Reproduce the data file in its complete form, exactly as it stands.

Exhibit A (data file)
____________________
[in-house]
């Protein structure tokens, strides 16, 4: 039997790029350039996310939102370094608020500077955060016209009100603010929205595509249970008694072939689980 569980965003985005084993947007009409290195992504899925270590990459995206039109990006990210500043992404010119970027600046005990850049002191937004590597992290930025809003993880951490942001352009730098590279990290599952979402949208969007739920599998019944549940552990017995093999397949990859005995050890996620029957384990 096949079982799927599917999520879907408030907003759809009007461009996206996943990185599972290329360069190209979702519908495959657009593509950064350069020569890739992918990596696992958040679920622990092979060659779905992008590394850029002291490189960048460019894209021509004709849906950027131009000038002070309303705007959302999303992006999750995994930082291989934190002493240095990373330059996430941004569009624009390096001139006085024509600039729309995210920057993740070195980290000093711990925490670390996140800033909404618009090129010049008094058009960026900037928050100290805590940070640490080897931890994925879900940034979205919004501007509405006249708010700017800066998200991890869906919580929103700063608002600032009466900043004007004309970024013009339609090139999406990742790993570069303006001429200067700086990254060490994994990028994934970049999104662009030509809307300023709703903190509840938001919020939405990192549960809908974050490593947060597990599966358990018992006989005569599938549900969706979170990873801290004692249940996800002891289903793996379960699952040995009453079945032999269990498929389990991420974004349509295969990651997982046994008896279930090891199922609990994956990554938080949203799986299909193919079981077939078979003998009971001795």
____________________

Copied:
[in-house]
């Protein structure tokens, strides 16, 4: 039997790029350039996310939102370094608020500077955060016209009100603010929205595509249970008694072939689980 569980965003985005084993947007009409290195992504899925270590990459995206039109990006990210500043992404010119970027600046005990850049002191937004590597992290930025809003993880951490942001352009730098590279990290599952979402949208969007739920599998019944549940552990017995093999397949990859005995050890996620029957384990 096949079982799927599917999520879907408030907003759809009007461009996206996943990185599972290329360069190209979702519908495959657009593509950064350069020569890739992918990596696992958040679920622990092979060659779905992008590394850029002291490189960048460019894209021509004709849906950027131009000038002070309303705007959302999303992006999750995994930082291989934190002493240095990373330059996430941004569009624009390096001139006085024509600039729309995210920057993740070195980290000093711990925490670390996140800033909404618009090129010049008094058009960026900037928050100290805590940070640490080897931890994925879900940034979205919004501007509405006249708010700017800066998200991890869906919580929103700063608002600032009466900043004007004309970024013009339609090139999406990742790993570069303006001429200067700086990254060490994994990028994934970049999104662009030509809307300023709703903190509840938001919020939405990192549960809908974050490593947060597990599966358990018992006989005569599938549900969706979170990873801290004692249940996800002891289903793996379960699952040995009453079945032999269990498929389990991420974004349509295969990651997982046994008896279930090891199922609990994956990554938080949203799986299909193919079981077939078979003998009971001795």